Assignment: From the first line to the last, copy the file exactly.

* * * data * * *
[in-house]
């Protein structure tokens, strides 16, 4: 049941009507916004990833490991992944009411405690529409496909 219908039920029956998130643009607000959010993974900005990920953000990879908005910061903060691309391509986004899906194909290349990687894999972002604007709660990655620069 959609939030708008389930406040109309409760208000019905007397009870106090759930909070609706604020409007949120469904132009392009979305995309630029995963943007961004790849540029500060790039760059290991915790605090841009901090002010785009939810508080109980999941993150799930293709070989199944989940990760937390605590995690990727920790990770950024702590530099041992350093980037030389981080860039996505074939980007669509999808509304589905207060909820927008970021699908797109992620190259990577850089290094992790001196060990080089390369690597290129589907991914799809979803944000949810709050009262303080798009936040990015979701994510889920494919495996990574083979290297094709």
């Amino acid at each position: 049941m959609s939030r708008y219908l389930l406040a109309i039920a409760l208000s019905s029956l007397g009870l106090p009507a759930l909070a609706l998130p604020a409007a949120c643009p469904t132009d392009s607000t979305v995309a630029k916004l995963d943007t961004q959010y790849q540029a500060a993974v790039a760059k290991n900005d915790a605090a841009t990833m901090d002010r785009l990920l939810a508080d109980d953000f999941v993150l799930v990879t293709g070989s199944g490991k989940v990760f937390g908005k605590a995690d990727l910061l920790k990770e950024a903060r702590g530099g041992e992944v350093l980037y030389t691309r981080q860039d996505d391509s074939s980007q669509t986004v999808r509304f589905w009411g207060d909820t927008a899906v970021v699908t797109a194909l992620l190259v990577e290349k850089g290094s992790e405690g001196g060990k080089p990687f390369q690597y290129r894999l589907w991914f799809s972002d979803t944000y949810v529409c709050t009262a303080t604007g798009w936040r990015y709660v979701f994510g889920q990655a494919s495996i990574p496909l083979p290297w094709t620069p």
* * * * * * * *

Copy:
[in-house]
């Protein structure tokens, strides 16, 4: 049941009507916004990833490991992944009411405690529409496909 219908039920029956998130643009607000959010993974900005990920953000990879908005910061903060691309391509986004899906194909290349990687894999972002604007709660990655620069 959609939030708008389930406040109309409760208000019905007397009870106090759930909070609706604020409007949120469904132009392009979305995309630029995963943007961004790849540029500060790039760059290991915790605090841009901090002010785009939810508080109980999941993150799930293709070989199944989940990760937390605590995690990727920790990770950024702590530099041992350093980037030389981080860039996505074939980007669509999808509304589905207060909820927008970021699908797109992620190259990577850089290094992790001196060990080089390369690597290129589907991914799809979803944000949810709050009262303080798009936040990015979701994510889920494919495996990574083979290297094709």
């Amino acid at each position: 049941m959609s939030r708008y219908l389930l406040a109309i039920a409760l208000s019905s029956l007397g009870l106090p009507a759930l909070a609706l998130p604020a409007a949120c643009p469904t132009d392009s607000t979305v995309a630029k916004l995963d943007t961004q959010y790849q540029a500060a993974v790039a760059k290991n900005d915790a605090a841009t990833m901090d002010r785009l990920l939810a508080d109980d953000f999941v993150l799930v990879t293709g070989s199944g490991k989940v990760f937390g908005k605590a995690d990727l910061l920790k990770e950024a903060r702590g530099g041992e992944v350093l980037y030389t691309r981080q860039d996505d391509s074939s980007q669509t986004v999808r509304f589905w009411g207060d909820t927008a899906v970021v699908t797109a194909l992620l190259v990577e290349k850089g290094s992790e405690g001196g060990k080089p990687f390369q690597y290129r894999l589907w991914f799809s972002d979803t944000y949810v529409c709050t009262a303080t604007g798009w936040r990015y709660v979701f994510g889920q990655a494919s495996i990574p496909l083979p290297w094709t620069p």